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No matter how large his stature grew, Ebert rarely presented his opinions as authoritative. He saw himself as part of a larger conversation about movies. As a result, he was perhaps the only critic capable of entering into dialogue with academic film scholars, highbrow critics, and beat journalists. He seemed comfortable with all of them.
He was also supremely comfortable with himself. I envy his grace in writing about painful experiences, such as his struggle with alcoholism and the medical problems that plagued the last decade of his life. I think this grace enabled him to persevere through the trying times. Few people in their 60s would go back to work after being diagnosed with cancer and undergoing extensive treatment for it, but Ebert did—and the columns he wrote in his final years rank among his very best.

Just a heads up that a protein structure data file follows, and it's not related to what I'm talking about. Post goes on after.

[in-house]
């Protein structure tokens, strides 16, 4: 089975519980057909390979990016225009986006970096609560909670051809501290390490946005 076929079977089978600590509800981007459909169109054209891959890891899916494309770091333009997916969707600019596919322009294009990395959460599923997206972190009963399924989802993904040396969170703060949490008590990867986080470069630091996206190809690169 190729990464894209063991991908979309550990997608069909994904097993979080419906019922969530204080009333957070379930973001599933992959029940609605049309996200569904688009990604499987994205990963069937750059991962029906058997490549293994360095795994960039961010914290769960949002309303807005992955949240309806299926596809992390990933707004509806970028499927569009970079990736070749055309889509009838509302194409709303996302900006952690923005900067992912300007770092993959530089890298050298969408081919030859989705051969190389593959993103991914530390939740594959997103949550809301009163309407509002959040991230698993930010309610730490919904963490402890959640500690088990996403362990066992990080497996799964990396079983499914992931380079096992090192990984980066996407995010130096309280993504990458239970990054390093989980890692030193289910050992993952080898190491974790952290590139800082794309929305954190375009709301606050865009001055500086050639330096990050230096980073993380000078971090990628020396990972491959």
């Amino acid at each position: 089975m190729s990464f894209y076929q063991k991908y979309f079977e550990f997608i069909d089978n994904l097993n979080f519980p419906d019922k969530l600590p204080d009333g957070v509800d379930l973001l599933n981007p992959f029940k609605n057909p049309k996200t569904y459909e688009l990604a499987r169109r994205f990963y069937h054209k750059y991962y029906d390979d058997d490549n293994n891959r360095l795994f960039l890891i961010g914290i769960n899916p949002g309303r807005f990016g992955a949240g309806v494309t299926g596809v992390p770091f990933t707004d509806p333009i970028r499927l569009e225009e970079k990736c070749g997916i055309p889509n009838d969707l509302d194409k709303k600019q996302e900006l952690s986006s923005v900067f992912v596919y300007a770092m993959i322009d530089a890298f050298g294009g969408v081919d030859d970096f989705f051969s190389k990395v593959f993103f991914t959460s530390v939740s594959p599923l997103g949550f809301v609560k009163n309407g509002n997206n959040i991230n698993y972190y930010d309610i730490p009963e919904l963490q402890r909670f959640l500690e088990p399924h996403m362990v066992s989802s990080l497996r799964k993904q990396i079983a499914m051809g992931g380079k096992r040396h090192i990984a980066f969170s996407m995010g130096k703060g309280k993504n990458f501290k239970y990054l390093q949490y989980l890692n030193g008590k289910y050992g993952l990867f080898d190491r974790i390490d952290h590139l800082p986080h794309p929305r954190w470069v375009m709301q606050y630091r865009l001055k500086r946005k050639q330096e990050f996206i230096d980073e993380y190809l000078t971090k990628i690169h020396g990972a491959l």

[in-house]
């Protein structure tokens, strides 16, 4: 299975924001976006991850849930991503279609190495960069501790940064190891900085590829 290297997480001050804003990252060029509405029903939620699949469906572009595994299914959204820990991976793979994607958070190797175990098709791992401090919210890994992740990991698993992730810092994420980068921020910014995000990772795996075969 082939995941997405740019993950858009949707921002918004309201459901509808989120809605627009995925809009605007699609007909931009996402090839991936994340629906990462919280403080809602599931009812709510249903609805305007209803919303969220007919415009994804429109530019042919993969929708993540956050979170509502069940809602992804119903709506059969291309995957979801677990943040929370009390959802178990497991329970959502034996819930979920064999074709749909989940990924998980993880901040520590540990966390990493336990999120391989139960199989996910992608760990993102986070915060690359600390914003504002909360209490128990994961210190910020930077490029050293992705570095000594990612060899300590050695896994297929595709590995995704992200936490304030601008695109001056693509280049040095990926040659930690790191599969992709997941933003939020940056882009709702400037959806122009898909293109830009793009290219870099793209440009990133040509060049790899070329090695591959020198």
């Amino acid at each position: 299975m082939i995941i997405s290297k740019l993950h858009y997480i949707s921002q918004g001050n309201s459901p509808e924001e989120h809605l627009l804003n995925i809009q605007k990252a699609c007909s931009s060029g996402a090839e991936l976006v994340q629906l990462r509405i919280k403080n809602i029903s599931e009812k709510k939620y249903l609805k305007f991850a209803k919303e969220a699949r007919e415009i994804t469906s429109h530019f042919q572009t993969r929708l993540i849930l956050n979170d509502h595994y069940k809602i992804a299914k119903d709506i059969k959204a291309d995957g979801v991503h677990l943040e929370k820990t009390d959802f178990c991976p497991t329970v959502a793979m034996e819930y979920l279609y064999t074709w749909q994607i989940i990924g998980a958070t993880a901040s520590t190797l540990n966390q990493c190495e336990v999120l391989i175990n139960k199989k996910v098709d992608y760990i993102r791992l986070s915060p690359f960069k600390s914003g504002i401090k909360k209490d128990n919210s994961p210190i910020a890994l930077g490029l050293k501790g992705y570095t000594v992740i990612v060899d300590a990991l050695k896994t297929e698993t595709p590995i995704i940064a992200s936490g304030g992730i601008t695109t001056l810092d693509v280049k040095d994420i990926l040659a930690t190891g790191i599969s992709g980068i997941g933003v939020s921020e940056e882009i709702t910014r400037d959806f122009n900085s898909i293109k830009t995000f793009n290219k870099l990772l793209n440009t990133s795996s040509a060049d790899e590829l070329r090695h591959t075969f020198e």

I admire his work ethic above all. Ebert wrote prolifically till the end because he had trained himself too well to stop. Everyone knows that he loved movies, but his love of working (the greatest evidence of his Chicago identity and the quality that so endeared him to Chicagoans) was just as strong. He embraced the routine of seeing a movie, writing notes, reflecting on his thoughts, and putting the column together. This is why his pans were often as entertaining as his rave reviews. It was the process that mattered to him, the conviction that with each review he was engaging with the world and possibly learning more about it as a result.